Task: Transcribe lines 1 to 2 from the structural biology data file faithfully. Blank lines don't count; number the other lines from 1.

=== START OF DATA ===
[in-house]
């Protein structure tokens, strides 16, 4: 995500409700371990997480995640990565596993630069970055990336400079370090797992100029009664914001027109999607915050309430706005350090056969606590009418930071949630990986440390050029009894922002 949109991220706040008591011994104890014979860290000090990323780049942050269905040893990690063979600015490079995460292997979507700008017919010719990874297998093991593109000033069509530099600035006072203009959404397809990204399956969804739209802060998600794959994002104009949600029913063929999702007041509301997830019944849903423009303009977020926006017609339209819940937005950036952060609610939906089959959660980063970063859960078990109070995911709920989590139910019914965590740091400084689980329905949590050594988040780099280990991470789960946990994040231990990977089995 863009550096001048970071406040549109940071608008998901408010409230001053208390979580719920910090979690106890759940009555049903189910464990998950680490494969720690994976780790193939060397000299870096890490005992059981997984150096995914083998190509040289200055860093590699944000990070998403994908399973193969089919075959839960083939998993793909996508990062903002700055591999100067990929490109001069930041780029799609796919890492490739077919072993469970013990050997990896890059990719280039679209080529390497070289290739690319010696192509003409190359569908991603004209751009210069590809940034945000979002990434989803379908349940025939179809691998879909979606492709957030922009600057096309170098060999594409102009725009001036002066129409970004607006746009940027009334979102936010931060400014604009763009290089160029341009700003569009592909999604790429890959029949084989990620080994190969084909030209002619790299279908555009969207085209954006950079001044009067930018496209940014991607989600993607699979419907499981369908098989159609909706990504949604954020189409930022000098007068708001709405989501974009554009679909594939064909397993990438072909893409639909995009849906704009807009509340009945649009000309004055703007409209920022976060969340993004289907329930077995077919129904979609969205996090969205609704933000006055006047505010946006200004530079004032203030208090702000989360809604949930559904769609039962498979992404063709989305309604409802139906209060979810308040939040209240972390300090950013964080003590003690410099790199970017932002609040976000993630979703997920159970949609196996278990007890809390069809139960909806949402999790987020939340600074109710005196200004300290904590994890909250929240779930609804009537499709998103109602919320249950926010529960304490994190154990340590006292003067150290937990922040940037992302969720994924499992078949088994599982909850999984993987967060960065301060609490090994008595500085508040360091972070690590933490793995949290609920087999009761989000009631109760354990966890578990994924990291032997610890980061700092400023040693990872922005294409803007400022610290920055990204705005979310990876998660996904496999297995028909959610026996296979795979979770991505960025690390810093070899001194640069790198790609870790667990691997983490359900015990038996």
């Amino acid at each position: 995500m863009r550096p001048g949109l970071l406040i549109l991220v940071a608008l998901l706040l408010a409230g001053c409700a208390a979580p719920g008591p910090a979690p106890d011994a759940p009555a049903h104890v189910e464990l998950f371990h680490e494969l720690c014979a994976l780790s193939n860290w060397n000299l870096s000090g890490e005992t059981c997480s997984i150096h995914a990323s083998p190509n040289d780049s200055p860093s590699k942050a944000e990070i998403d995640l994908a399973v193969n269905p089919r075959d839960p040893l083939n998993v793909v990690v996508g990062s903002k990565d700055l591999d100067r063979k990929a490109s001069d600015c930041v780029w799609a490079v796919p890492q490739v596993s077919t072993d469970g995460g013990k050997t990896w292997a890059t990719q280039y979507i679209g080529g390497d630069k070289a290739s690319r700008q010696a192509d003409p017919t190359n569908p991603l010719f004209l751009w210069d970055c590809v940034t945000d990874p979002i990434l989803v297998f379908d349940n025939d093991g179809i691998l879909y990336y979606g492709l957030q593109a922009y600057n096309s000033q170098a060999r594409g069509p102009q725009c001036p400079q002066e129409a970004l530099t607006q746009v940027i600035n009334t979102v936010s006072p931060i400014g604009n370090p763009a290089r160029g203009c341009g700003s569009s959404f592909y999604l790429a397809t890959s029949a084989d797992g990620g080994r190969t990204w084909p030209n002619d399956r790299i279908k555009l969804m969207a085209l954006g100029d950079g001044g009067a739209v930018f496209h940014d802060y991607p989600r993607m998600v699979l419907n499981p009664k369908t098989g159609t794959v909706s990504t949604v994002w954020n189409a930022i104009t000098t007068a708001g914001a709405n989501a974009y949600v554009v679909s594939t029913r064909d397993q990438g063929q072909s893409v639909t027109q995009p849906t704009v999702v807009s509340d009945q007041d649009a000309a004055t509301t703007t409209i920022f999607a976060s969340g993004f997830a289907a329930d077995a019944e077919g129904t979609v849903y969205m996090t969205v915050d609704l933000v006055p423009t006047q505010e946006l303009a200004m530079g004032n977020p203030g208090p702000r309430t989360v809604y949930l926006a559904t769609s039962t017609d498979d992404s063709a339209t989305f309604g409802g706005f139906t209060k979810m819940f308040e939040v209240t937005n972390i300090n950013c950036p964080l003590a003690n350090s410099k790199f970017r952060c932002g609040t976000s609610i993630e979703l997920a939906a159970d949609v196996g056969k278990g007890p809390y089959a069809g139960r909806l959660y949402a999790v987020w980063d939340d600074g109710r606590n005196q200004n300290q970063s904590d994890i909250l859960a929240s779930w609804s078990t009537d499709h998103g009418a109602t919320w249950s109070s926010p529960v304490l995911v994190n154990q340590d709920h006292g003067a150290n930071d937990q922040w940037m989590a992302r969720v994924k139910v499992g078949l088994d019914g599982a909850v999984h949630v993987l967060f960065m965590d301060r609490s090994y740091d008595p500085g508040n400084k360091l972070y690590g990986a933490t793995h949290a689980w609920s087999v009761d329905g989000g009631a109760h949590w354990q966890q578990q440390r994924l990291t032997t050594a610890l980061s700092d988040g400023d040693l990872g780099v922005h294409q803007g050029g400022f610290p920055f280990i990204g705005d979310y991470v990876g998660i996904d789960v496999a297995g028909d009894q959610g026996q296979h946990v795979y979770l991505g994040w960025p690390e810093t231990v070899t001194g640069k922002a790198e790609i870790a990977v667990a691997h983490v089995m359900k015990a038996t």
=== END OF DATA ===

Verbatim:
[in-house]
């Protein structure tokens, strides 16, 4: 995500409700371990997480995640990565596993630069970055990336400079370090797992100029009664914001027109999607915050309430706005350090056969606590009418930071949630990986440390050029009894922002 949109991220706040008591011994104890014979860290000090990323780049942050269905040893990690063979600015490079995460292997979507700008017919010719990874297998093991593109000033069509530099600035006072203009959404397809990204399956969804739209802060998600794959994002104009949600029913063929999702007041509301997830019944849903423009303009977020926006017609339209819940937005950036952060609610939906089959959660980063970063859960078990109070995911709920989590139910019914965590740091400084689980329905949590050594988040780099280990991470789960946990994040231990990977089995 863009550096001048970071406040549109940071608008998901408010409230001053208390979580719920910090979690106890759940009555049903189910464990998950680490494969720690994976780790193939060397000299870096890490005992059981997984150096995914083998190509040289200055860093590699944000990070998403994908399973193969089919075959839960083939998993793909996508990062903002700055591999100067990929490109001069930041780029799609796919890492490739077919072993469970013990050997990896890059990719280039679209080529390497070289290739690319010696192509003409190359569908991603004209751009210069590809940034945000979002990434989803379908349940025939179809691998879909979606492709957030922009600057096309170098060999594409102009725009001036002066129409970004607006746009940027009334979102936010931060400014604009763009290089160029341009700003569009592909999604790429890959029949084989990620080994190969084909030209002619790299279908555009969207085209954006950079001044009067930018496209940014991607989600993607699979419907499981369908098989159609909706990504949604954020189409930022000098007068708001709405989501974009554009679909594939064909397993990438072909893409639909995009849906704009807009509340009945649009000309004055703007409209920022976060969340993004289907329930077995077919129904979609969205996090969205609704933000006055006047505010946006200004530079004032203030208090702000989360809604949930559904769609039962498979992404063709989305309604409802139906209060979810308040939040209240972390300090950013964080003590003690410099790199970017932002609040976000993630979703997920159970949609196996278990007890809390069809139960909806949402999790987020939340600074109710005196200004300290904590994890909250929240779930609804009537499709998103109602919320249950926010529960304490994190154990340590006292003067150290937990922040940037992302969720994924499992078949088994599982909850999984993987967060960065301060609490090994008595500085508040360091972070690590933490793995949290609920087999009761989000009631109760354990966890578990994924990291032997610890980061700092400023040693990872922005294409803007400022610290920055990204705005979310990876998660996904496999297995028909959610026996296979795979979770991505960025690390810093070899001194640069790198790609870790667990691997983490359900015990038996």